By this mode of working any required number of machines can be placed round the horse-wheel, and be worked at the same time. The external bars of the stirrers 11 come very nearly in contact with the sides, and their extremities very near to the flat bottom of the tub, so as to insure the agitation of the whole quantity of material that may be mixed with the water, and prevent, as far as possible, the deposit of any part of the same, either on the bottom, or on the sides of the tub; and for the due adjustment of the ends of the stirrers to the bottom of the tub, the horizontal cross-frame D D is movable up and down in long morticed grooves, made for that purpose at Q Q, near the tops of the two standards C C, (as distinctly seen in Figs. 1, 2, and 6,) and is fixed at the required height by means of the iron screw-bolts R R, which pass into any of the series of holes made in the side of the standards, Figs. 3 and 5. A temporary elevation of the agitator may, at times, be necessary in first setting the machine to work, if the powdered ore or sand put into the water is of such a dense or heavy nature as to prevent the agitator from moving; while, by lifting it in the first instance, and then setting it in motion, and afterwards lowering it gently while in motion, it will gradually lay hold of the materials, and soon put them into a whirling motion.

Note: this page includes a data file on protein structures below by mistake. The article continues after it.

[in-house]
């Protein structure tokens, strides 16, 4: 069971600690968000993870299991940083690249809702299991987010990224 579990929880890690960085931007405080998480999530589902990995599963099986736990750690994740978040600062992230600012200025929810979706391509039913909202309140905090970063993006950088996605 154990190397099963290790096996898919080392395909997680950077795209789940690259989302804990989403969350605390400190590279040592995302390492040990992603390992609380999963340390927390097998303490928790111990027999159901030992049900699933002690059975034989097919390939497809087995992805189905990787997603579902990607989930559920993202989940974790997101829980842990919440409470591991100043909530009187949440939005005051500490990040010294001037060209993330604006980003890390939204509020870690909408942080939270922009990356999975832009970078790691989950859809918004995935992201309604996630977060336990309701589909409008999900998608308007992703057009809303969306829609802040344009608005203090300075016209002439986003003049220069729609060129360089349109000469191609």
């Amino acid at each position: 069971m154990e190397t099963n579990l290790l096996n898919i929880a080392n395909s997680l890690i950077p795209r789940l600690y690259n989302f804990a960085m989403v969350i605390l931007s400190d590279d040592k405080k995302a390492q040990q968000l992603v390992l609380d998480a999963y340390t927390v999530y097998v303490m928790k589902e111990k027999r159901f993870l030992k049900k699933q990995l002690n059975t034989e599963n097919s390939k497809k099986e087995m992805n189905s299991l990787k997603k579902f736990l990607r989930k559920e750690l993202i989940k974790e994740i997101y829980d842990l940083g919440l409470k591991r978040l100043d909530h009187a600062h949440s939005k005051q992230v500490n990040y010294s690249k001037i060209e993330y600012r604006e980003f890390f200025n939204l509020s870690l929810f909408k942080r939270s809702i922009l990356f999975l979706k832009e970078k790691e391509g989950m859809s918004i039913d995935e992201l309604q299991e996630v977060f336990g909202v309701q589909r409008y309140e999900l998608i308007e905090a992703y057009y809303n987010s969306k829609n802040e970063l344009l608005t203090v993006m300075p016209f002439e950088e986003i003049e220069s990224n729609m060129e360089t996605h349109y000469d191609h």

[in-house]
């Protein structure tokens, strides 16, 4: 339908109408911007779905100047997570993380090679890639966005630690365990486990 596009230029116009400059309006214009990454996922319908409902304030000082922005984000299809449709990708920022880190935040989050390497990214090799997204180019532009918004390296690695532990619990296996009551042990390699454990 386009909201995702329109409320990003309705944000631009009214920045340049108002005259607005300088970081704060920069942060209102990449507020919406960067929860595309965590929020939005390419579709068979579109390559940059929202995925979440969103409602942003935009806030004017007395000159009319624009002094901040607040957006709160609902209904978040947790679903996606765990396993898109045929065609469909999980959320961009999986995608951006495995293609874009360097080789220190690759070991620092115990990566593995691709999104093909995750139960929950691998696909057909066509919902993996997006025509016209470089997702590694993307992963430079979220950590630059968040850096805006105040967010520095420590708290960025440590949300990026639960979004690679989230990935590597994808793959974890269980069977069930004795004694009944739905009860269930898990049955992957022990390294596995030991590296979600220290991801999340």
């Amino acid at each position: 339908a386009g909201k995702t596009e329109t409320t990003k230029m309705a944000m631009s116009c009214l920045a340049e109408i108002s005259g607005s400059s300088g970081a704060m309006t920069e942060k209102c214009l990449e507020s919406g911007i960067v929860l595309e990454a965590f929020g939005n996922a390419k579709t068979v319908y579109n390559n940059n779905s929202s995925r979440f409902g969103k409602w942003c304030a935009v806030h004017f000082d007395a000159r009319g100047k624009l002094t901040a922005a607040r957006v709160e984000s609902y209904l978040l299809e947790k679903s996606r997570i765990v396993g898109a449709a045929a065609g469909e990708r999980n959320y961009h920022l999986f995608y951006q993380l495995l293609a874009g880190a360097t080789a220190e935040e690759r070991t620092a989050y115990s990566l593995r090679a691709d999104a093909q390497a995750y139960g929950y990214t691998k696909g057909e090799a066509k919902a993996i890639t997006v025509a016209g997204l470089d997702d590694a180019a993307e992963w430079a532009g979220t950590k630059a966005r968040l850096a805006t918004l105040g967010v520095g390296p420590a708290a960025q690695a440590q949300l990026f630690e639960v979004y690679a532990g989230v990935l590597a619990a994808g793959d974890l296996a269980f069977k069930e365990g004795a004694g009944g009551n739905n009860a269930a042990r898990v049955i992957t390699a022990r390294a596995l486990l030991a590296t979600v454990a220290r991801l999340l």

In the underneath Fig. 4, a perspective figure is given of the agitator, detached from the other parts of the machine; and for the purpose of so detaching it, the cross-frame D D, together with its brass boxes, are made to take asunder longitudinally, as seen in Figs. 1 and 2, but are bolted together whilst the machine is in use. S is a cock, or spigot and fauset for drawing off the water from the tub whenever it may be necessary; in addition to this, the centre of the bottom of the tub is furnished with a peculiar valve, the use and construction of which forms one of the leading features of this invention. This valve admits of different constructions, as will appear when its use has been described. One form of it is shown in section at Fig. 3, and another form at Fig. 5. In Fig. 3 c c is a brass or other metal cylinder, which must be bored in its inside like a pump barrel, in order that the piston d, which is packed with hemp, leather, or other fit Fig. 4 material, may move in a water-tight manner within it; e f is an iron lever turning on the fulcrum f for the purpose of moving the piston with which it is connected by the rod g; and h is an iron loop or guide, which not only causes the lever efto move up and down without external action, but also regulates and restrains its quantity of motion, which is necessary, because when the end e of the lever is drawn up to its highest possible elevation, the piston d should be at the top of the barrel cc, with its convex upper surface just projecting into the tub, as shown by the curved dotted line; and when the end e of the lever is at its greatest depression, the piston must be at the bottom of the said barrel, but must never move out of it; and when the said piston is in its lowest situation, as shown in the figure, its upper surface must be just below a row of large holes, which are formed round the said barrel as at ff; consequently, while the piston is in its position, any fluid that may happen to be in the tub will flow out of it, through these holes, into a shallow tub E, placed underneath to receive it; but if the piston is raised rather more than its own thickness, it will cover all the said holeff, and prevent the discharge of anything from the tub, although it will leave all the upper part of the barrel c c open, as a well or receptacle to receive anything that may fall into it; and this well, or receptacle, may, in a moment, be annihilated by pushing the piston upwards.